saturday and sunday. we hope those experiences will lead to others knowing that we are going to do everything we can to keep the city safe and open for business. we hope to turn the image around. >> how are you going to hold people accountable to show that this is not going to happen again in san francisco? >> mayor breed: part of what we are doing to hold people accountable is within my ability to do so. number one, make sure we have officers on the streets and on the ground. once the arrests are made, we are hopeful that our da will prosecute. it is my understanding today he already made an announcement or will be making announcement about felony charges on the eight people that we were able to arrest during what happened this past friday.
i think there is a lot of tough talk. talk doesn't mean anything unless we can demonstrate we followed through on what we say we are going to do and people are held accountable for the crimes they commit in our city. >> concerns about covid in the holidays? >> mayor breed: that is why we ask people to get vaccinated and get your flu shot. i got the booster shot and flu shot on the same day. so far i am okay. that was about two weeks ago. >> the surveillance cameras. >> part of what we need to do there are privacy laws and we don't want to violate anybody's rights. at the end of the day we have to
be strategic how we provide safety. being able to access cameras to deal with the most violent of crimes in our city is important. we dealt with this issue many, many years ago in public housing sites where the number of homicides that occurred weren't being solved. people would witness this but concerned about their own safety. having cameras were significant in helping solve these crimes and prosecute people. definitely it is a conversation that needs to be had and a change we need to make. we will work with our chief on trying to make some changes to that. [ inaudible ]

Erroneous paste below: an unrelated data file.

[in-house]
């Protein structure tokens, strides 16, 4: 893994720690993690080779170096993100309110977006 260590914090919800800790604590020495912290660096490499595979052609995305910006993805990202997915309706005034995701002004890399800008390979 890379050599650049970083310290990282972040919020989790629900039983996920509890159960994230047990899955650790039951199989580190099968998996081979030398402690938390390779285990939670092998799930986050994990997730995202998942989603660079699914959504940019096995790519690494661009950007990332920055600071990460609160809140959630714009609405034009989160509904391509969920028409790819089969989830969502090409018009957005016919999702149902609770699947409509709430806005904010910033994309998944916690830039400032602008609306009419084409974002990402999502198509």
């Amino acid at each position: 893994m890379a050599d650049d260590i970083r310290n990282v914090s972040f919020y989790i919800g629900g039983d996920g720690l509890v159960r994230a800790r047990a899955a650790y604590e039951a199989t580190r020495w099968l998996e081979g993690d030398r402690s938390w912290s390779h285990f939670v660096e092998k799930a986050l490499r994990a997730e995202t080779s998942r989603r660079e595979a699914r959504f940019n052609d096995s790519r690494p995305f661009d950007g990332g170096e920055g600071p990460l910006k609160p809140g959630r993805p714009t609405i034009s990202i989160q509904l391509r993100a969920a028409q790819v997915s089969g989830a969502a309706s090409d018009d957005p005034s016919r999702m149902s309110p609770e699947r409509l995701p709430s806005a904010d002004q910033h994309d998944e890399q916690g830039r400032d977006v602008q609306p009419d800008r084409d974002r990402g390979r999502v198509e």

>> mayor breed: i think a couple of things we have been doing and resources allocated. we have had small businesses that had windows broken not necessarily for theft but random acts. we have a broken windows fund we provided for small businesses and provided resources in the budget. through our department of office of economic and work force development. working with merchants to install more cameras. we can't put a camera on somebody's property. we try to work with the businesses. we have provided funding for hundreds of cameras all over the city. the latest one we did was sf safe in chinatown, in particular. the outreach we are doing with the office of eewd and talking to and working with small businesses we are try to help when they do experience those particular problems with either
grants or no interest loans. we have had to do a lot of that with discussions with business associations. they have been hard-hit and we provided support in some instances, not every single instance. [ inaudible ] >> we have not finalized the plans to close any streets to through traffic. right now what is happens is the main points of entry in the evening time to union square have been cut off. we are cutting off from what time, chief? 7:00 p.m. to 6:00 a.m. we are looking at permanent street closures. the goal is, of course, to make it difficult for cars to commit the acts that they have where
they have basically rushed the stores, taken a lot of items and jumped in vehicles and taken off. we are looking at ways to make downtown shopping more safe for pedestrians. this is not just about stolen goods. this is in the process of getting away how someone can get hurt. having the ability to shop without concern about a vehicle hitting you is really important. we are currently working with m.t.a. to have those discussions. thank you all. after you have finished wrapping up your cameras. go eat at one of the restaurants on chest nut street. what a beautiful san francisco. thank you for being here.
ladies and gentlemen, let's welcome, jeanine nicholson. (applause). >> i grew up total tomboy, athlete. i loved a good crisis, a good challenge. i grew up across the street from the fire station. my dad used to take me there to vote. i never saw any female firefighters because there weren't any in the 1970s. i didn't know i could be a fire fighter. when i moved to san francisco in 1990, some things opened up. i saw women doing things they hadn't been doing when i was growing up. one thing was firefighting.